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Lemonheads live at Leeds Metropolitan University
8th October 2006

Review by Ryan Finnigan from Glasswerk

As Evan Dando arrives on stage before the lights have been dimmed and the music has stopped, it is clear that the talk is true. Dando and the new Lemonheads line-up have an approach and an on-stage quality that is admirably professional and well rehearsed. Launching quickly into 'Down About It', the message that the band is here with something to prove and to put on a good show is quickly made clear.

The three-piece, seeing Dando accompanied by bassist Karl Alvarez and drummer Bill Stevenson [sic], both of The Descendents, are not just professional but are clearly having fun. Exchanged looks and smiles between Dando and Alvarez display a chemistry that is clear through the quality of the performance and the two congregate a few times in front of Stevenson's drums for spontaneous jams following some of the songs, including 'It's a Shame About Ray'

The sound of the band is mostly rich and full, with all three members providing vocals and Dando reminding the crowd of his guitar talents as he plays some blistering solos, particularly on 'Confetti'. The band lack authority in very few moments and even then they don't drop the ball for long, seeing a flat performance of 'It's About Time' followed by one of the highlights of the evening, 'Great Big No'.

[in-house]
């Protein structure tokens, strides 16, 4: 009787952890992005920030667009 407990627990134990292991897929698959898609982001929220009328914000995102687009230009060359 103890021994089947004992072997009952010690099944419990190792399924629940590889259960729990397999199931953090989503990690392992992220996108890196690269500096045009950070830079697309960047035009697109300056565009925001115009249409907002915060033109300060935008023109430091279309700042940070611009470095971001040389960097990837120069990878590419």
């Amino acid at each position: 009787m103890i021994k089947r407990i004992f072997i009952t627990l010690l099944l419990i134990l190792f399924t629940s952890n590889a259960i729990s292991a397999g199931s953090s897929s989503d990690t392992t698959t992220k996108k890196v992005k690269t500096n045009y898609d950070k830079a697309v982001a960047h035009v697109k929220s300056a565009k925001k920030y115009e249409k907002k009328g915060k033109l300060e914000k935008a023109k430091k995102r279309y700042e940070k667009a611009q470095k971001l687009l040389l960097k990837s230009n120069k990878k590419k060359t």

The band leaves after around 55 minutes, leaving Dando to give an acoustic solo performance of around 8 songs. Mixing crowd pleasing tracks such as 'Being Around' and 'The Outdoor Type' with perhaps less well known songs from his solo album 'Baby, I'm Bored' and a cover of The Misfits 'Skulls', Dando plays confidently before bringing back on the band for the final tracks of the night.

The return of The Lemonheads is one reminiscent of the recent reformation and tour by Pixies, as they blast through a total of 28 songs in around 90 minutes. The setlist covers every album spanning between Lovey and the eponymously-titled new album, providing a pleasing balance between the old and the new, leaving it difficult for anyone to complain.

Perhaps it could be remarked that with the seemingly ageless Dando standing on stage in his often worn black and white striped shirt, the band playing 9 out of 12 songs from 'It's a Shame About Ray' and Dando still wearing his influences on his sleeves as he plays a Gram Parsons cover, that the 10 year hiatus has not seen any progression of The Lemonheads. This may be true in some senses, but the performance marks a welcome and triumphant return of a band with a new vigour and maturity, which is enough to distract anyone from such thoughts.

 

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